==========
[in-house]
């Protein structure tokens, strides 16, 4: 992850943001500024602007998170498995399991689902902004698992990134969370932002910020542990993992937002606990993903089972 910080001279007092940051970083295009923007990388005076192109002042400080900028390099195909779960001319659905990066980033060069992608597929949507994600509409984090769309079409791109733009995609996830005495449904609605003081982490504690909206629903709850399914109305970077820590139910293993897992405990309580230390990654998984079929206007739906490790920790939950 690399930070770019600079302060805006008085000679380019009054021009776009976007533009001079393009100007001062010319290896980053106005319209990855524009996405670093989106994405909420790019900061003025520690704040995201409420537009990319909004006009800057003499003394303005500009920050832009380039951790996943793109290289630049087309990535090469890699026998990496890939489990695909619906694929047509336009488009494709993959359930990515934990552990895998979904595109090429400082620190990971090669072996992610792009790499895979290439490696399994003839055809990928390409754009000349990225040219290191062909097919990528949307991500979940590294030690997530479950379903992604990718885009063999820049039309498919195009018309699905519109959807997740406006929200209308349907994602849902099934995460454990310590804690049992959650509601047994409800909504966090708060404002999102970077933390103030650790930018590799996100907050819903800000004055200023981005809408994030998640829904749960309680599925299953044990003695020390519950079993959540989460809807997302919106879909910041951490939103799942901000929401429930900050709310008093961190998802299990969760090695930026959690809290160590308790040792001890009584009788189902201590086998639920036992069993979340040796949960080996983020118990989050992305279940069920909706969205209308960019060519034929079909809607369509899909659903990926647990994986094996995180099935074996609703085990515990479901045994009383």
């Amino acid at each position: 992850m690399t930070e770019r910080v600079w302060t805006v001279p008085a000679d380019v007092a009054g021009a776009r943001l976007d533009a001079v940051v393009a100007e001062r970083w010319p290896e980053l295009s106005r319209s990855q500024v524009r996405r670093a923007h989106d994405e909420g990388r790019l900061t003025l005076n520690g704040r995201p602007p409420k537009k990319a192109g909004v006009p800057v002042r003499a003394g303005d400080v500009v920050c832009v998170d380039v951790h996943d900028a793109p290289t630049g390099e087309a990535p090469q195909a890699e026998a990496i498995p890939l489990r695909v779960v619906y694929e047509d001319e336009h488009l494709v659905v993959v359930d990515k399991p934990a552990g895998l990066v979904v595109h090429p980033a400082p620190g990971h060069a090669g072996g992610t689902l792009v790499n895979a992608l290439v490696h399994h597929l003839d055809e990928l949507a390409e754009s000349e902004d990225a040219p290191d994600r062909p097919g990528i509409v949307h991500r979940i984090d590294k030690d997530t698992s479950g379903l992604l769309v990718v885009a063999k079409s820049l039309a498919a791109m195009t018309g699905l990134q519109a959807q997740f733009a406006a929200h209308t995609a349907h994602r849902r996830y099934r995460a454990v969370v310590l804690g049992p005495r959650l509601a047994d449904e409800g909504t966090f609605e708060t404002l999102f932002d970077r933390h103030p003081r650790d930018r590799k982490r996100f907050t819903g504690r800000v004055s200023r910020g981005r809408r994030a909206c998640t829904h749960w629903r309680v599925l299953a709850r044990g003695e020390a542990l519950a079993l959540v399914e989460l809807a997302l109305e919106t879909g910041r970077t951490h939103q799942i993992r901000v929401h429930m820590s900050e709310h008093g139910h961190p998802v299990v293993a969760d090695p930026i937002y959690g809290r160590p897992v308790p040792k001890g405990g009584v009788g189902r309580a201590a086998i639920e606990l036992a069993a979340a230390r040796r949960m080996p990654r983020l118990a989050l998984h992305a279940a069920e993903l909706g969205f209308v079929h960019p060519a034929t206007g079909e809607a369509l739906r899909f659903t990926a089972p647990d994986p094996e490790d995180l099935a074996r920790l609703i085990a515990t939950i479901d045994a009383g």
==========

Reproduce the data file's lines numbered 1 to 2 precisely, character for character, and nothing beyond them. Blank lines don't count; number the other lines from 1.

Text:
[in-house]
């Protein structure tokens, strides 16, 4: 992850943001500024602007998170498995399991689902902004698992990134969370932002910020542990993992937002606990993903089972 910080001279007092940051970083295009923007990388005076192109002042400080900028390099195909779960001319659905990066980033060069992608597929949507994600509409984090769309079409791109733009995609996830005495449904609605003081982490504690909206629903709850399914109305970077820590139910293993897992405990309580230390990654998984079929206007739906490790920790939950 690399930070770019600079302060805006008085000679380019009054021009776009976007533009001079393009100007001062010319290896980053106005319209990855524009996405670093989106994405909420790019900061003025520690704040995201409420537009990319909004006009800057003499003394303005500009920050832009380039951790996943793109290289630049087309990535090469890699026998990496890939489990695909619906694929047509336009488009494709993959359930990515934990552990895998979904595109090429400082620190990971090669072996992610792009790499895979290439490696399994003839055809990928390409754009000349990225040219290191062909097919990528949307991500979940590294030690997530479950379903992604990718885009063999820049039309498919195009018309699905519109959807997740406006929200209308349907994602849902099934995460454990310590804690049992959650509601047994409800909504966090708060404002999102970077933390103030650790930018590799996100907050819903800000004055200023981005809408994030998640829904749960309680599925299953044990003695020390519950079993959540989460809807997302919106879909910041951490939103799942901000929401429930900050709310008093961190998802299990969760090695930026959690809290160590308790040792001890009584009788189902201590086998639920036992069993979340040796949960080996983020118990989050992305279940069920909706969205209308960019060519034929079909809607369509899909659903990926647990994986094996995180099935074996609703085990515990479901045994009383």